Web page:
The anonymous commenter is a Christian who can't help but evangelize, even here on an atheist website. But his hope that "... more cult members will wake up to the fact they've been deceived far too long..." is really applicable to his own false religion.

  3. Court Reinstates Cult Leader’s Convictions

    By Scott Sandlin / Albuquerque Journal Staff Writer October 23, 2012

    The New Mexico Supreme Court on Monday reinstated the conviction of messianic leader Wayne Bent, saying that even though his sex crimes indictment was flawed, the remedy cannot be a new trial.

    “At this point in the proceedings – post conviction – there is simply no adequate remedy available for (the) defendant,” the court said.

    The Supreme Court sent the case back to the Court of Appeals to decide questions it hadn’t decided when it overturned Bent’s conviction based on the grand jury issue.

    In its June 2011 opinion, the Court of Appeals ordered a new trial, agreeing with Bent’s defense that the grand jury had no authority to act at the time it returned the indictment, because it was long past the 90 days of its authority.

    But Bent, whose arrest made national headlines, was not released while the Supreme Court had the case under consideration. The Appeals Court gave no reason for denying his release pending the state’s appeal to the Supreme Court.

    For a time, based on a court order, Bent was fed a liquid diet by a feeding tube after refusing to eat while locked up at the Central New Mexico Correctional Facility.

    “Legally speaking, there was no grand jury convened in this case,” Appeals Court Judge Roderick Kennedy wrote in the 2011 opinion.

    Justice Richard Bosson, writing for a unanimous Supreme Court, however, said quashing the indictment at this point in the case would likely mean a needless do-over of the indictment and trial.

    “In short, reversal now, after a guilty verdict, would accomplish little because, based on this record, probable cause exists to bring these same charges against (Bent),” the opinion says. Probable cause, required to file a charge, is a much lower standard of proof than beyond a reasonable doubt, required for a conviction.

    Bent, 71, also known as Michael Travesser, was the leader of a religious community in northeastern New Mexico called the Strong City compound. He was charged with criminal sexual contact with minors based on ceremonies he claimed were cleansing ceremonies, convicted in a jury trial in Taos in 2008 and sentenced to 10 years.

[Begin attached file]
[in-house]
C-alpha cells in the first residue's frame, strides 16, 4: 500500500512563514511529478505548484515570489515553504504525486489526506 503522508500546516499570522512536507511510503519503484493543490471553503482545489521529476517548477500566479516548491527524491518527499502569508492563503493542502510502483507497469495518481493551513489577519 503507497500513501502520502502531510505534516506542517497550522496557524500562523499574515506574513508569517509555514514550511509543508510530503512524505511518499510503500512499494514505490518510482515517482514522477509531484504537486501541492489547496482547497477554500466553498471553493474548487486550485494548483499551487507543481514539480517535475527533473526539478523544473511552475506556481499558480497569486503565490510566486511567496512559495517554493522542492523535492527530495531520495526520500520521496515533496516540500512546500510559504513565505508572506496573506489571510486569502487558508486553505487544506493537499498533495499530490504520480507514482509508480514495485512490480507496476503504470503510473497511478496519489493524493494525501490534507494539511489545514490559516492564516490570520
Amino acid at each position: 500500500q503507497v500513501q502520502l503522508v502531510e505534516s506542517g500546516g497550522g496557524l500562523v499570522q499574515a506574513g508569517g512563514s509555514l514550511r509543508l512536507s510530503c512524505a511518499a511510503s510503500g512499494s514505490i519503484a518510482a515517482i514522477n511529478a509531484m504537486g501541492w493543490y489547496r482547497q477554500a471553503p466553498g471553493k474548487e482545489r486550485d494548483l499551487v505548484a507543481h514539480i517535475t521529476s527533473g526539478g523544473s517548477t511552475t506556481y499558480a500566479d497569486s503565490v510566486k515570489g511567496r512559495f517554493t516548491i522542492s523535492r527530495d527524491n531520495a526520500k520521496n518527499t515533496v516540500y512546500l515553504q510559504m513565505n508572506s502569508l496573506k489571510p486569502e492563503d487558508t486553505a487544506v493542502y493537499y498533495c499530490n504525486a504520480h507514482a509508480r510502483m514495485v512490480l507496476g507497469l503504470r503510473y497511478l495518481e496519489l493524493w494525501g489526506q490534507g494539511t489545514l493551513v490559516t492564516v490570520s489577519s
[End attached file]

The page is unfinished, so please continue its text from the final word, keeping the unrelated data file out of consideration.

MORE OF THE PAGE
Bent claims God spoke to him in 2000 and told him he was the messiah.

    He was accused of lying in bed with naked 14- and 16-year-old sisters in separate incidents in 2006. He and the girls testified that the incidents were spiritual exercises and that nothing happened sexually.

    The Supreme Court said the court clerk for the 8th Judicial District, which includes Taos, Colfax and Union counties, sent grand jury summonses to 125 Union County residents ordering them to report to the courthouse on Nov. 13, 2007.

    “The record is unclear what happened that day,” the Supreme Court opinion says.

    Defense and prosecution agreed that the grand jury judge, Sam Sanchez, orally extended the grand jury’s term for three more months. (Sanchez in 2009 was permanently banned from the bench for abuse of powers based on an unrelated incident.)

    But the grand jury didn’t meet again until May 2008, when it heard evidence against Bent and issued the indictment.

    According to calculations by Bent’s defense, “the grand jury had no authority even to convene, much less indict, as of that date,” the Supreme Court said.

    The Court of Appeals, after concluding that the grand jury indictment was invalid, did not consider other issues raised by Bent when he first challenged his convictions.

    “The maxim ‘Justice delayed is justice denied’ describes how I feel about the decision of the Supreme Court,” Bent’s son, Jeff Bent, said in an email to The Associated Press. “My father’s right to due process has been trampled on by the fact that after four years on appeal, he basically finds himself back at square one.”

    Material from The Associated Press was used in this report.
    — This article appeared on page A1 of the Albuquerque Journal


  4. Judge cuts New Mexico cult leaders prison sentence

    By Marissa Lucero, KRQE January 5, 2016,

    ALBUQUERQUE (KRQE) – A judge has ruled that a cult leader should be released from prison early after he was convicted of sex crimes in 2008.

    A jury sentenced 74-year-old Wayne Bent to 10 years in prison after he was found guilty of lying naked in bed with two teenage girls at his northern New Mexico compound. He was found guilty of criminal sexual contact and contributing to the delinquency of a minor.